I started my speech with Allie’s story and I wish to end this part of the speech with her story too. In putting Allie in a “place of safety”, we took her away from her home, her siblings, and everything that she was used to. We put her in a dormitory and expect her to be rehabilitated in the process.
Do we know whether doing this will lead to better outcomes for the children? I have seen how Allie has changed from her time at the “place of safety”, and it breaks my heart.
And I know this has not worked for her brother. While in a “place of safety”, he was caught housebreaking and was sent to a Boys’ Home.
I urge the Ministry to track and study the effectiveness of our “place of safety”. We need data to measure the effectiveness of our programmes and ensure that our policies work and work well. We need to provide more help to the VWOs who run our “places of safety”.
Allowing persons-in-charge of homes to use mechanical restraints
Lastly, the new section 68A allows persons-in-charge of homes for children and young persons to use mechanical restraints such as handcuffs. This is intended to prevent children in the homes from escaping custody or from inflicting bodily injury on themselves.
This seems incompatible with our shift to a more rehabilitative approach. I understand that there might be circumstances where there is a genuine need to physically restrain the children. Our children’s homes are already staffed by auxiliary officers. They are in a better position to step in if necessary.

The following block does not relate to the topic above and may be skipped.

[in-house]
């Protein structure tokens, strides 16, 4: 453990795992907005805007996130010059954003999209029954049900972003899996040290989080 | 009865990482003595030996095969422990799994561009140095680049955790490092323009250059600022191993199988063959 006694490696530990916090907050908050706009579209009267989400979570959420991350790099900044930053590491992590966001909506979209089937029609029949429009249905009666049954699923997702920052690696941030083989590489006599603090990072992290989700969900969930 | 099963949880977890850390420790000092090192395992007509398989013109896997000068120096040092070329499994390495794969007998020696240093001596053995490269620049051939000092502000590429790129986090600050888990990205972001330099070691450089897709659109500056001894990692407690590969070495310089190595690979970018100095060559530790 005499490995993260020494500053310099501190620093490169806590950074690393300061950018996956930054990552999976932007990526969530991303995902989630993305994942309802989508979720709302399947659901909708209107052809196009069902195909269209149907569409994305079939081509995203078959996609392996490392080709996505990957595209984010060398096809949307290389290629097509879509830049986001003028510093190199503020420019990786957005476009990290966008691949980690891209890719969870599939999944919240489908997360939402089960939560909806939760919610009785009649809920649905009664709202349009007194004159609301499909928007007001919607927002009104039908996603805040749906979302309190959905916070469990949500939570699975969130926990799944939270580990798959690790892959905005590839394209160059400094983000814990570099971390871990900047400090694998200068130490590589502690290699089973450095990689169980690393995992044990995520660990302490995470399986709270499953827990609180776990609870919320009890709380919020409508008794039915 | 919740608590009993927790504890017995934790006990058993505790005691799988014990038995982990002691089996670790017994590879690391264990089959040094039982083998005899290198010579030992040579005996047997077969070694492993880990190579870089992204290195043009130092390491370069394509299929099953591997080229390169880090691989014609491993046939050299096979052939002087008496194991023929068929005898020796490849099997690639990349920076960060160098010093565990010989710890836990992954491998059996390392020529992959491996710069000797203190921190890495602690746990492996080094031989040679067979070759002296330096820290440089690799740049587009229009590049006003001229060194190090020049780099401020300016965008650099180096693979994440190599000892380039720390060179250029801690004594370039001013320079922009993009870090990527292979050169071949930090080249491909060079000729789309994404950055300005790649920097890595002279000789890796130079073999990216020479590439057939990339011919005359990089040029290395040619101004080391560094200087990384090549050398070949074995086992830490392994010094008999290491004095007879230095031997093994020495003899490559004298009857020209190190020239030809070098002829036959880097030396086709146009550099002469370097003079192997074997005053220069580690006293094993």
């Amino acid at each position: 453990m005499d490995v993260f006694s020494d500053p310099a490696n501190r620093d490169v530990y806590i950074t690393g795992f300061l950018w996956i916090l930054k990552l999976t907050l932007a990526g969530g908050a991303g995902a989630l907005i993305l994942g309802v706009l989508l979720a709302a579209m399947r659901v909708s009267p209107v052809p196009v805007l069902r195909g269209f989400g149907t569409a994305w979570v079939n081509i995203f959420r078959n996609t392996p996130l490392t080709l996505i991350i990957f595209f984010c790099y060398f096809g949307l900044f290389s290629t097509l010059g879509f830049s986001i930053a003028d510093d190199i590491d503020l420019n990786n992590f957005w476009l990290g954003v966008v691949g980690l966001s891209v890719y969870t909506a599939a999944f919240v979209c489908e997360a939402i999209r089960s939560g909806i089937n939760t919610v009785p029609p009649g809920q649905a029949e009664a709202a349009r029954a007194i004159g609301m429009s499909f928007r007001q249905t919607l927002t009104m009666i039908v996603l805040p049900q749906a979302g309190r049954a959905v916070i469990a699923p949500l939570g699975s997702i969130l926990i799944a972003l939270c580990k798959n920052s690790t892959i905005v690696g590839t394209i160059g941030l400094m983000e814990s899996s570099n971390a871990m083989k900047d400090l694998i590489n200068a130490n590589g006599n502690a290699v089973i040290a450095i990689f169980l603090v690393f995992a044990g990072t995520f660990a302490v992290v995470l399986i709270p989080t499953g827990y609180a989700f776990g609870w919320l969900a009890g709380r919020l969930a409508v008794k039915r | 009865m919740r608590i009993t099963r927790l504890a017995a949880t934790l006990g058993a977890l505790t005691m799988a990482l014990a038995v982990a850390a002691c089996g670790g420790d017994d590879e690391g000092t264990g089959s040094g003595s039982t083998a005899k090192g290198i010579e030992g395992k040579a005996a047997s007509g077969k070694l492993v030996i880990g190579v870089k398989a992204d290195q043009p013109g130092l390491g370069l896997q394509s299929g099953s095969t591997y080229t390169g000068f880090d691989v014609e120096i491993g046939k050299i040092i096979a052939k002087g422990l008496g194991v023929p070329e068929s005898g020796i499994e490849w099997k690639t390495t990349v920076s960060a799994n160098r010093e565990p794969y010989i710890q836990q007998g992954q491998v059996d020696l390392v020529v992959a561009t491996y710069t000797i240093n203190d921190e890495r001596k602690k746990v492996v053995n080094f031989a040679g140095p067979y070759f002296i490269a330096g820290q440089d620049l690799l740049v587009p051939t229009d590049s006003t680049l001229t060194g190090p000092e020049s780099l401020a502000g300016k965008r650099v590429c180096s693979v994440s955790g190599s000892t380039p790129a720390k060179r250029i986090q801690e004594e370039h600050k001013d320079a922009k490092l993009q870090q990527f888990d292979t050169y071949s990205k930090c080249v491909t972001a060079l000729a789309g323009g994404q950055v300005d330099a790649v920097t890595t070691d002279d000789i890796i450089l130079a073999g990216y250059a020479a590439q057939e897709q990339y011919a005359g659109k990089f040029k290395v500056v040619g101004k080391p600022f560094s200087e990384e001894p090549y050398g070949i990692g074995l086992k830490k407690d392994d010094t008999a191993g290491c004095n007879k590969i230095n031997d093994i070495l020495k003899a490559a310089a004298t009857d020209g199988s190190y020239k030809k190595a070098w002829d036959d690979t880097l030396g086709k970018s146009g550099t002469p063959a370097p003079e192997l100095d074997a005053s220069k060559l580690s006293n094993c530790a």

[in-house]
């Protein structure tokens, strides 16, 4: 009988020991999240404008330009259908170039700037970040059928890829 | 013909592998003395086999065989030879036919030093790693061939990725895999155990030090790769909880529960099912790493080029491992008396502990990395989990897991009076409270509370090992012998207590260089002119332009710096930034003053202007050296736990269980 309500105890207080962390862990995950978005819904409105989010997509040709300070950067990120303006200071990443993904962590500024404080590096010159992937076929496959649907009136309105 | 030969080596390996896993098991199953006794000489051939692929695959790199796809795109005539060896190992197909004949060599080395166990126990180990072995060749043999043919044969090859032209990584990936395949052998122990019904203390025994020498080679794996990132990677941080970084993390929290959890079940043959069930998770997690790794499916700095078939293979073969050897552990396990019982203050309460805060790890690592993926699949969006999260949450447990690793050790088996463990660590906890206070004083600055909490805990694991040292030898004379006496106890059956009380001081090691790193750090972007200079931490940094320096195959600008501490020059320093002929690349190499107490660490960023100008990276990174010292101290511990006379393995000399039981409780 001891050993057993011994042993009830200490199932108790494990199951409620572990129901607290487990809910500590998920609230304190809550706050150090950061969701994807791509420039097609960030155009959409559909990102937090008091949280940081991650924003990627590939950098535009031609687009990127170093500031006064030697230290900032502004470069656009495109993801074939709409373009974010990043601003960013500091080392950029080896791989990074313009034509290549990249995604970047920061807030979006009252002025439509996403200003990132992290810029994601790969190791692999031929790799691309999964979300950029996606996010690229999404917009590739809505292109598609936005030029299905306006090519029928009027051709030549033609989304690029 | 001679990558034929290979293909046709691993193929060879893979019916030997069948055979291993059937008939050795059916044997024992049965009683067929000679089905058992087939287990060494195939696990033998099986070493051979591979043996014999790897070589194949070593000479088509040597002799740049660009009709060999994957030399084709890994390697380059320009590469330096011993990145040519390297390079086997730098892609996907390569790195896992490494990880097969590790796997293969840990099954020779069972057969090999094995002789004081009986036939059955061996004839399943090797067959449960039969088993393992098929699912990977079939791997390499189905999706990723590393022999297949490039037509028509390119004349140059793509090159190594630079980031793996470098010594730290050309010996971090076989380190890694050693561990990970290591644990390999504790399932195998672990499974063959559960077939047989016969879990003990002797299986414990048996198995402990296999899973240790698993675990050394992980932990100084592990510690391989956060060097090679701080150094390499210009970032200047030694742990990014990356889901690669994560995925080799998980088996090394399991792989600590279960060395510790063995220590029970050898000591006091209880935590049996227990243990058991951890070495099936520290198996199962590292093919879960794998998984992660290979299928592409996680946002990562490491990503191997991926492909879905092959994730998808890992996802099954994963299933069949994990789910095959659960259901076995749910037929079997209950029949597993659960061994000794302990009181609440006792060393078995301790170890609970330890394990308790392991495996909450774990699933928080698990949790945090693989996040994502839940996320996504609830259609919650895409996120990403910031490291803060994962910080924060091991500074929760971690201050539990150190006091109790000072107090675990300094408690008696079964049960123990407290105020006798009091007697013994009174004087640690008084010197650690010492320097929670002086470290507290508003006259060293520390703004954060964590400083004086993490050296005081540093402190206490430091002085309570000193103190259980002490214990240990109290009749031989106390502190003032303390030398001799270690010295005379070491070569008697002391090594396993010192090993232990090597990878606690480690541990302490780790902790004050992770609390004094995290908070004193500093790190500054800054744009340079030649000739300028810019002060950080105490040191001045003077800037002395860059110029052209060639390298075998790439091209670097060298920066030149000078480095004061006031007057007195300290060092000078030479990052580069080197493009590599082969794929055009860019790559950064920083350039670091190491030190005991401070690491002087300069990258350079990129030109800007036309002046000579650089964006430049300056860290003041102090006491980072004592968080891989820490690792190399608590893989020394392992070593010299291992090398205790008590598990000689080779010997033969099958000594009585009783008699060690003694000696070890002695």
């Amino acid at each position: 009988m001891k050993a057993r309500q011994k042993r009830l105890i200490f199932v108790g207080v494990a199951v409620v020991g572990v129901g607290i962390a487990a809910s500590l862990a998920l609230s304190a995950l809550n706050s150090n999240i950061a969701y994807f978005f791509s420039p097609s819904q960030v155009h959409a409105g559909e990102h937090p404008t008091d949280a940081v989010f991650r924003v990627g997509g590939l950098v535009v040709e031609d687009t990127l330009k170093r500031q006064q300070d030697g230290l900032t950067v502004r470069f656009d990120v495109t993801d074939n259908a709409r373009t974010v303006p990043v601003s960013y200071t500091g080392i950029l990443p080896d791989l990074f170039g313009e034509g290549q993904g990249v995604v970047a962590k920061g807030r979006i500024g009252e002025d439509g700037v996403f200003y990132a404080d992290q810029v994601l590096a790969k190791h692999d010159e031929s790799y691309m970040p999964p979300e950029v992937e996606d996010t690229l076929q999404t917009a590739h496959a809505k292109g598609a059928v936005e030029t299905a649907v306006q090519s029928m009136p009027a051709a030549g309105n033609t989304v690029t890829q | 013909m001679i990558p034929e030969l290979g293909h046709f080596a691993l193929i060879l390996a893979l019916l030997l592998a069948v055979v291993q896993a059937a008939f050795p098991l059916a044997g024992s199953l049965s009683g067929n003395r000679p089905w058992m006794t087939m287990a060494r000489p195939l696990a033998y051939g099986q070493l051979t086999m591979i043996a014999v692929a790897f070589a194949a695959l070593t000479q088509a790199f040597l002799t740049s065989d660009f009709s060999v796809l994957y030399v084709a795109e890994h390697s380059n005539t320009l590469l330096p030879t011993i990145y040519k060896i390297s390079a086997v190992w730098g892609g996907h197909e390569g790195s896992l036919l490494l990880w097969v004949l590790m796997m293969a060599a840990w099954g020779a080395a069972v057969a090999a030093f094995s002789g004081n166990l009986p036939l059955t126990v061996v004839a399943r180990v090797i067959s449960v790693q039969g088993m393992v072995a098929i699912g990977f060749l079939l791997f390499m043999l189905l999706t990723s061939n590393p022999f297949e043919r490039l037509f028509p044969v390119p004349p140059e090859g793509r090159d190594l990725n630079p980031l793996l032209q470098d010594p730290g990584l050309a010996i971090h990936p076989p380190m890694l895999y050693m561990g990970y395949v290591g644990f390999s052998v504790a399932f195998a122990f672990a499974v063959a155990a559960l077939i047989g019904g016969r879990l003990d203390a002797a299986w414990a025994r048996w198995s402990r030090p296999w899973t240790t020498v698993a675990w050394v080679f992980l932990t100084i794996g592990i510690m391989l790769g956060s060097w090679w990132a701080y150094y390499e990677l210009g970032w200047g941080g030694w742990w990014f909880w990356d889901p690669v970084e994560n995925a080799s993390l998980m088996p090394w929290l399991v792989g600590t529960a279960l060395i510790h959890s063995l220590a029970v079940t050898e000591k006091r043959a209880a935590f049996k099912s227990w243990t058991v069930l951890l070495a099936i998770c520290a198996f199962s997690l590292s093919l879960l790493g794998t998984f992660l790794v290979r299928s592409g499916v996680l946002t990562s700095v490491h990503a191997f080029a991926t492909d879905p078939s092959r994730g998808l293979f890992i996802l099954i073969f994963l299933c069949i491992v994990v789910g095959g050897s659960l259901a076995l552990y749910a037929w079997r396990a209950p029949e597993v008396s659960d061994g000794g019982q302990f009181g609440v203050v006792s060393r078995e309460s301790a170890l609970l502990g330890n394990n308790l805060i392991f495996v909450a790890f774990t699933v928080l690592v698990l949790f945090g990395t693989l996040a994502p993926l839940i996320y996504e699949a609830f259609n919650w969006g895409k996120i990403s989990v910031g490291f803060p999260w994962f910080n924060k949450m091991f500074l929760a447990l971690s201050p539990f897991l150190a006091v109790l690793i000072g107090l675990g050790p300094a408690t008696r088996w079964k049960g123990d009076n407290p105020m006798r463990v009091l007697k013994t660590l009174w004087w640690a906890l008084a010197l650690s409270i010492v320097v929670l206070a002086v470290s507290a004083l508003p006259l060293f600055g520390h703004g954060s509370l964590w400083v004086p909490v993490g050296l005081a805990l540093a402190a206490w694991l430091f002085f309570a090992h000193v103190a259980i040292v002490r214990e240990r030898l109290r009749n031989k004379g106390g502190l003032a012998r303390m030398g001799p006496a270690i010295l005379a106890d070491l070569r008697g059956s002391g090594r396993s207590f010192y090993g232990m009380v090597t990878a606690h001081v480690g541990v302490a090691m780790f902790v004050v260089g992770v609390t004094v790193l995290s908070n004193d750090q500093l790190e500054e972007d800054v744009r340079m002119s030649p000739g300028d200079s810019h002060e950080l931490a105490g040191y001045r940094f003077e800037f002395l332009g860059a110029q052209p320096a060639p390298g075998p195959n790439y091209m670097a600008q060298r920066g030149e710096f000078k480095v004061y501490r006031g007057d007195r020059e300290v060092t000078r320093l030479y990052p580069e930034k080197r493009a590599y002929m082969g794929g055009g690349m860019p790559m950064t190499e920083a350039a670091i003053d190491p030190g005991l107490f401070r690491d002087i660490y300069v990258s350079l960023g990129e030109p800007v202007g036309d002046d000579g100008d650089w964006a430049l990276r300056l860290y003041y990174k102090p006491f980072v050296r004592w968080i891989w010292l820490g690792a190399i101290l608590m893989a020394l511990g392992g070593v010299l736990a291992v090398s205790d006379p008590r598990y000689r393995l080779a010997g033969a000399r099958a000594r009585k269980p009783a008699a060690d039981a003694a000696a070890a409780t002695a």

There should be a clear distinction between the roles of the staff and auxiliary officers. Staff of the children’s homes should be nurturing figures who are there to protect, not restraint the children.
Imagine the psychology effect on children to see the staff using handcuffs on them and their friends. Can we maintain this separation by increasing the number of auxiliary officers if necessary so that the staff do not have to take on this role?
It is often said that our children are our hope for the future. Children who are put in Places of Safety because of circumstances beyond their control have the same potential as any other child, and are no less deserving of care and attention. Let’s make sure that we can give them the safe environment to break free of their unfortunate circumstances and to grow into their full potential. Let’s make sure we help the children and also improve support and resources provided to the VWOs running our “places of safety”
Notwithstanding the above queries, I stand in support of this Bill.
Watch the speech here
Watch response by MSF here